Markets may appear to be in panic mode right now, but that doesn’t mean we need to be. Rather our job is exactly the opposite. To keep calm and not lose sight of the bigger picture, and most importantly: Not lose sight of the technicals as they help guide us through this mess.
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The battle over SPX 3000 is rejoined as I type (18:15 GMT Thursday). My hunch is it will resolve to the upside for now – with a tradable bounce – but, if not, there may be an acceleration down.
Vast, continued, infusions of liquidity are having reducing effect. The central banks are clinging to control by their fingernails for now. I don’t think I like the alternative, those mighty wide SPX jaws are still giving me vertigo.
18:28 GMT I’ve gone with my hunch @ SPX 3025, bet (small) placed, fingers crossed, stop @ 3010 ‘cos I’m not too confident.
Thanks for remaining objective and calm, Sven. Very helpful in situations of societal and market turmoil
Has the societal turmoil started yet? I think there may be more of that coming (I’ll stop now, could go on for hours on it).
So, how did that trade work out? Moderately badly… but.
My excuse is cooking and eating dinner. Stopped out, got in again at 3015 with 2995 stop, that ended flat, meanwhile sold March VIX at 32.45 which dropped a tad into close, current situation on those 3 trades is flat. I’m leaving the remaining two on in the hope that the pattern of 100 SPX up, 100 down repeating continues for one day more at least.
That said, I didn’t like the feel of the close. Jaws, vertigo.
Echo what David has said! I enjoy following you on Twitter, Sven – wise commentary and plenty of LOL chuckles along the way!
Sven, two thoughts. Don’t file that complaint, think of your family and children, and we’d really miss you. What’s a backwards mood?.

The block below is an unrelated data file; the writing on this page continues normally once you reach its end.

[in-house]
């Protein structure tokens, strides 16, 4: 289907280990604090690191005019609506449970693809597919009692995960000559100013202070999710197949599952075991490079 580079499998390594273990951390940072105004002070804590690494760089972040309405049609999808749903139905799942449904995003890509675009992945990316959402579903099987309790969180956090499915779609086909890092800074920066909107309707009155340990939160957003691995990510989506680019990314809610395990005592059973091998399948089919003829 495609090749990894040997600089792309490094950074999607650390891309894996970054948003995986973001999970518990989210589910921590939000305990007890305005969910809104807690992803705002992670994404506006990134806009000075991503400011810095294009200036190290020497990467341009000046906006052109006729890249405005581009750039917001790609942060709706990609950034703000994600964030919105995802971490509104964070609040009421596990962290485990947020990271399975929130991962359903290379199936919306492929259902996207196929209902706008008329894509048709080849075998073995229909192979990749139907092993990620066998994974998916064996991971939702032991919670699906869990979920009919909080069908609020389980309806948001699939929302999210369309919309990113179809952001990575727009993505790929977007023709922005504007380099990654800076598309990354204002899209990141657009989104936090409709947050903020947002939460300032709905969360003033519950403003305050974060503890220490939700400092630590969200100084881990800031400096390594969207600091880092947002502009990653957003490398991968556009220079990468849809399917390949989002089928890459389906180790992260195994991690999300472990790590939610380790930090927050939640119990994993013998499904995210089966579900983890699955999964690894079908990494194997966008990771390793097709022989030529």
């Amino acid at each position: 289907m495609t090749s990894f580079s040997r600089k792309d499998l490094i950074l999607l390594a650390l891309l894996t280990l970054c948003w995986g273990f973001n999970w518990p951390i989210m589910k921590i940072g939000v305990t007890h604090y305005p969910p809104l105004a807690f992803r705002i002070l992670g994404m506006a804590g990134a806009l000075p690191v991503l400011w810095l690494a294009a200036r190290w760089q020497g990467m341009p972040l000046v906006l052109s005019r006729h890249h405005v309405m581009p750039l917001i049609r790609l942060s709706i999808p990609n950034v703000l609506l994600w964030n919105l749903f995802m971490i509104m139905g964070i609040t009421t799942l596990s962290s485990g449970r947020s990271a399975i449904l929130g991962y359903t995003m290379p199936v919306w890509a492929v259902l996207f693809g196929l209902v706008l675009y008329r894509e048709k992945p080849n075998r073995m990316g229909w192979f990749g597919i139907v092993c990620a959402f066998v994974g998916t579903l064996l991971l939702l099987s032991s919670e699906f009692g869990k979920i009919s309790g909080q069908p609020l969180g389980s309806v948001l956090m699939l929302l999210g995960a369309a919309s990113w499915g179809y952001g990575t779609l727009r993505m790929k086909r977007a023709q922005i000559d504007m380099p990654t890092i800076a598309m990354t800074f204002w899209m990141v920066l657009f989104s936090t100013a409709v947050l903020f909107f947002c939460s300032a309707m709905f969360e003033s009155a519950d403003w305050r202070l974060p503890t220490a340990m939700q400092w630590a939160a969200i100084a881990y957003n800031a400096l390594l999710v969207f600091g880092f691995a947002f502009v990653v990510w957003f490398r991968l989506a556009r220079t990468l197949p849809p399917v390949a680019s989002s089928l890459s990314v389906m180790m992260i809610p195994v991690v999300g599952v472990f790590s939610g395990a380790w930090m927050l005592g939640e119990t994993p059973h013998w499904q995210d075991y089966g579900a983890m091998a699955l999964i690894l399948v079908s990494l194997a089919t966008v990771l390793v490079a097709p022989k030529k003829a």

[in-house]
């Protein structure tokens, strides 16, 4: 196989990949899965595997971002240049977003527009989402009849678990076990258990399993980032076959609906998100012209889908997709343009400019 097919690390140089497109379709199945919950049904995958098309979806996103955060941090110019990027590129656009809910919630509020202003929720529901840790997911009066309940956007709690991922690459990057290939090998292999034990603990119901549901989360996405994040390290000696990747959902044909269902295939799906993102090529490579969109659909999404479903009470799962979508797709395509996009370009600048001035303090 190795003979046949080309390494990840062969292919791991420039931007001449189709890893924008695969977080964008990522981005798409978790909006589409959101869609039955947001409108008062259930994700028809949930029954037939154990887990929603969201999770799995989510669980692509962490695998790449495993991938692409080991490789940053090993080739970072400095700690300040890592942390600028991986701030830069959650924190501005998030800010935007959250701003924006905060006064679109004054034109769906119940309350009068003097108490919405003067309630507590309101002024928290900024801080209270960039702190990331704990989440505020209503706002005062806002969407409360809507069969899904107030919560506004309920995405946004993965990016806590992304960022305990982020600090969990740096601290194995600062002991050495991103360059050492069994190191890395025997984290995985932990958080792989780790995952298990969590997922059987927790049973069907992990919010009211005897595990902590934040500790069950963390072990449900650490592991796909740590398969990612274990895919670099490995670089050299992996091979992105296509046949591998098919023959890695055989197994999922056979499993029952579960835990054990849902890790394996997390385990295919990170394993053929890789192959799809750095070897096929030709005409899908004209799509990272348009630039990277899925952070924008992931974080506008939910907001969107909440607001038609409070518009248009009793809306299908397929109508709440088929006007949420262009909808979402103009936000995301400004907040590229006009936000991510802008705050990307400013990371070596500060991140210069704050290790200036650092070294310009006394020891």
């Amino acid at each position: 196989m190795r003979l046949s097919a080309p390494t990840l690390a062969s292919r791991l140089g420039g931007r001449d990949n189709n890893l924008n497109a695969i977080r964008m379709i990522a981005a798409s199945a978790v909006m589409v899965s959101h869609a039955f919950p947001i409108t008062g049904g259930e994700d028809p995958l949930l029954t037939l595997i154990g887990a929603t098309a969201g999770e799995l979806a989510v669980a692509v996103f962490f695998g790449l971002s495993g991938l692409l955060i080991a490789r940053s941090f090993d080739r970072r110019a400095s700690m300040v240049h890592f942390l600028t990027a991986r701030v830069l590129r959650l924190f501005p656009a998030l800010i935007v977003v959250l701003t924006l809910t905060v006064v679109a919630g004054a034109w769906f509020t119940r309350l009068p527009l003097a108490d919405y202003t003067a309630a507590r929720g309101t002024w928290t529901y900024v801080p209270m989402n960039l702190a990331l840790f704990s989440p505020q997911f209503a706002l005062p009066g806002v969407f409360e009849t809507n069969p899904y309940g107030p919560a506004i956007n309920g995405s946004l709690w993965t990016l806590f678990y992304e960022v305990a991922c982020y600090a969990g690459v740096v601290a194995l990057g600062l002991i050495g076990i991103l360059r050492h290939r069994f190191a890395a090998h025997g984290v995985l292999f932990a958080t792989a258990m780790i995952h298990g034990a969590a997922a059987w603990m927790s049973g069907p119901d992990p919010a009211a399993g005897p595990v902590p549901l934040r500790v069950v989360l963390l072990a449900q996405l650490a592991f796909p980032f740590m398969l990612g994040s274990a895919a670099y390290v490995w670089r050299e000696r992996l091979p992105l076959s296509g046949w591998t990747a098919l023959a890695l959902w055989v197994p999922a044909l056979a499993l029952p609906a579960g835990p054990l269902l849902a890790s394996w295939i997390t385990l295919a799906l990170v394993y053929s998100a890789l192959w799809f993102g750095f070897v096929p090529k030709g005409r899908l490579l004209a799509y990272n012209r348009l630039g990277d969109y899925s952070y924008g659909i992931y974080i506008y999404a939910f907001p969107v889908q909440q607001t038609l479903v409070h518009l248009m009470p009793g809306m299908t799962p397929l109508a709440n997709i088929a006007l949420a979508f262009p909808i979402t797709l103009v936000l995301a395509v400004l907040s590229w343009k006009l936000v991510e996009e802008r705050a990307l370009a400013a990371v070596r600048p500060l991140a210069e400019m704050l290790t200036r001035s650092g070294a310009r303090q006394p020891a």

I urge Sven to look at TNX. Long term. We might, just might, be setting a low in long rates. Can the credit cycle finally turn after 37 years. I don’t believe it can. I wonder what Sven’s magic lines say? I have figured there is another $100TN to keep things going but who knows?
The duck analogy comes to mind, appears calm above water but is kicking like hell under water.
Any chance the next time you are on CBNC, you can tell Kudlow to stop telling mom and pop investors to “buy the dip”? I understand Kudlow is a borne again optimist due to recovering via a 5 month rehab from coke and alcohol addiction long ago, yet he is really setting up the middle and lower class for total financial wipeout. It was bad enough to have the President sell the public to buy stocks last week, but you know such insane advice is coming from Kudlow. What Kudlow should be doing instead is talking the President into sending every American a $1,000 debit card that can only be used for purchases, not cash outs. Trickle down rate cuts will not work at this point, and only scares savers into hording money. Free money to the people could help with the animal spirits panic, as a lot of the panic is due to financial risks from the virus, not just the physical risks as note that about 70% of the public live pay check to pay check, so staying home from work for a month is not an option.
Good luck with all your investments!
P.S. To lighten the mood, do a search on articles today that suggest cash is spreading the coronavirus. Never spoil a good ole panic to manipulate the public into making a bad future choice, by say eliminating cash (as touching glass touch screens to access electronic money kiosks is of course virus proof…NOT). Just imagine what the damage central banks could inflict on the populace if/when they finally outlawed cash. Negative 5% rates on Wednesday, better spend all your cash today! One single currency for the entire world, yes that will be awesome! Of course having all electronic money will be a terrible dea if when a solar flare hits and turns off the electric grid for a few months, etc (Research Carrington Event of 1859 for insight into the solar flare that shorted out telegraph wires). Our leader’s ability to NOT predict unintended consequences is astonishing…and their ability to manipulate their subjects is legendary…